..Infographics are way cooler. If you are a fan of Wired Magazine, then you know this. I can spend as much time looking at and thinking about a well-done infographic as I can a well written feature story. That is, unless the feature story is about pirates, high-profile technocrats that disappear at sea, narcosubs in […]
An unfortunate assumption that edupreneurs frequently make is one that is also made by administrators inside the system; the ageist assumption that older teachers are unlikely to change their practice. It is a small minority of teachers in their later years that refuse to change their practice. My experience has been just the opposite of […]
Constructivist education, for those who don’t already know, is when a learner actively participates in creating their own knowledge. There are myriad hierarchies that rank the effectiveness of the different ways we can learn, but an old favorite of mine goes something like this.. We learn some of what we hear We learn a bit […]
School of One is all over the blogosphere. I took a close look at their website tonight for the first time. The program is interesting. It appears that the company is using a comprehensive algorithm that is not only adaptive inside of the box, but outside as well. The algorithm considers how best to meet […]
This interesting blog post by Aneesh Bhat identifies both what will make game based learning both a game and learning. Aneesh cites research that is consistent with my experience as a teacher, indicating that if there is a way to win the game without having to learn the intended material, then that is what the […]
Will schools adopt google chromebook and what impact will it have on education? 1 answer on Quora Will schools adopt google chromebook and what impact will it have on education?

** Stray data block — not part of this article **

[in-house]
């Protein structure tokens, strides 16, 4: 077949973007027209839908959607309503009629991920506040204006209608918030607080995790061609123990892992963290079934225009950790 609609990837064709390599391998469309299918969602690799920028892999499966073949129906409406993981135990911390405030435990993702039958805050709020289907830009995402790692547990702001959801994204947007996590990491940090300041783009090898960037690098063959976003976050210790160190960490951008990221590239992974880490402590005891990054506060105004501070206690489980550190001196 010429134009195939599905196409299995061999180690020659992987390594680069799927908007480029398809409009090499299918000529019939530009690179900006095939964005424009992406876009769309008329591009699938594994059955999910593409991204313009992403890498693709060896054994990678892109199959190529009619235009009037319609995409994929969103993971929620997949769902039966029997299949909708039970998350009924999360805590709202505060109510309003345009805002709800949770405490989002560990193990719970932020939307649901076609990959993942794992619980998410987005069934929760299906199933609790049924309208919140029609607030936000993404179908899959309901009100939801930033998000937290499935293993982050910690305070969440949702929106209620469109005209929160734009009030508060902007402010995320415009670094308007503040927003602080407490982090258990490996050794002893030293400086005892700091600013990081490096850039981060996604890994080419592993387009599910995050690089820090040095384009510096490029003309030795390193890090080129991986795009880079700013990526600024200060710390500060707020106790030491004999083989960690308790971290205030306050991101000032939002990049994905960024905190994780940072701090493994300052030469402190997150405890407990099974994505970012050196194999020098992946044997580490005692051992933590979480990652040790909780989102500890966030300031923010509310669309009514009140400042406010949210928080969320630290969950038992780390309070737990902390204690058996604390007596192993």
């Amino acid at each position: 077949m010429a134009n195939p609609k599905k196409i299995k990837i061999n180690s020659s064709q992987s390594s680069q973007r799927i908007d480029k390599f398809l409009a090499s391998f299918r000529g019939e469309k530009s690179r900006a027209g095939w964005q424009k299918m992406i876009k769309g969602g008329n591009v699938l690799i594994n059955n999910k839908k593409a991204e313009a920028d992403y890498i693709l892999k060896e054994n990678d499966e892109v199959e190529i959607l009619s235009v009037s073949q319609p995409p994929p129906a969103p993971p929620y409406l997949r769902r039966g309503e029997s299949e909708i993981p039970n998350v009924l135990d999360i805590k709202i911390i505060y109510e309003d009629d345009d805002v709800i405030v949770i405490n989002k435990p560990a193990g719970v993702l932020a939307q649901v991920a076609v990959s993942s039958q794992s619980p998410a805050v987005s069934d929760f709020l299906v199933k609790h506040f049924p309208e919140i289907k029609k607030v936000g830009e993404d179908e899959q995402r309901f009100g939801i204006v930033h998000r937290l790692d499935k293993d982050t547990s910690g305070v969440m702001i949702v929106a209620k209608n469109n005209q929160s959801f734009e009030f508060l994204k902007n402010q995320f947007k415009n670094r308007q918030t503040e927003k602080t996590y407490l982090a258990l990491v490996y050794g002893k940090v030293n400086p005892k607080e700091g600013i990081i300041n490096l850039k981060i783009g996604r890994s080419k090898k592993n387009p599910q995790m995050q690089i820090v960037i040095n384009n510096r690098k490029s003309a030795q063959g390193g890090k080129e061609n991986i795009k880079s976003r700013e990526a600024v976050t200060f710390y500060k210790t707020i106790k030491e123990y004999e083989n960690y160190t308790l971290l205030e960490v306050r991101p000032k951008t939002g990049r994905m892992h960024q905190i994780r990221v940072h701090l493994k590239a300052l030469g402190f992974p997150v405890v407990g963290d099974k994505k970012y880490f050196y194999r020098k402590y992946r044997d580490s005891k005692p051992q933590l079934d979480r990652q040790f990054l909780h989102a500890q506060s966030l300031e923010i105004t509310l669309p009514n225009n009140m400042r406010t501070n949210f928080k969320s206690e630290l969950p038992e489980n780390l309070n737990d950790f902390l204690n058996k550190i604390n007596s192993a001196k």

The cover article for this month’s (19.07) Wired magazine is about feedback loops. Goetz reviews studies in which people provided with immediate feedback about their actions in a non-threatening way respond better than an abstract threat or incentive. What might this mean for designing EdTech applications? If student input is immediate and teacher feedback is […]
Yes, really. The backchannel can work in the classroom, as it does at a conference, if a teacher can monitor the conversation as it is happening. If you are making a product that includes a backchannel application, make sure any student to student messages or student to whole class messages pass through a teacher filter […]
HS teachers are keenly aware of the value or distraction provided by technology in the classroom. You might sell a district’s leadership on the idea that something will increase student engagement, like interactive whiteboards, or decrease operating expenses, like online professional development videos, but if the teachers can’t find the added value, good luck with […]
Most HS teachers do not want or need lesson plans. A lesson plan is particular to a context. Teachers want resources. Short videos, images, simulations, and well written test questions (both formative and summative); these get our attention.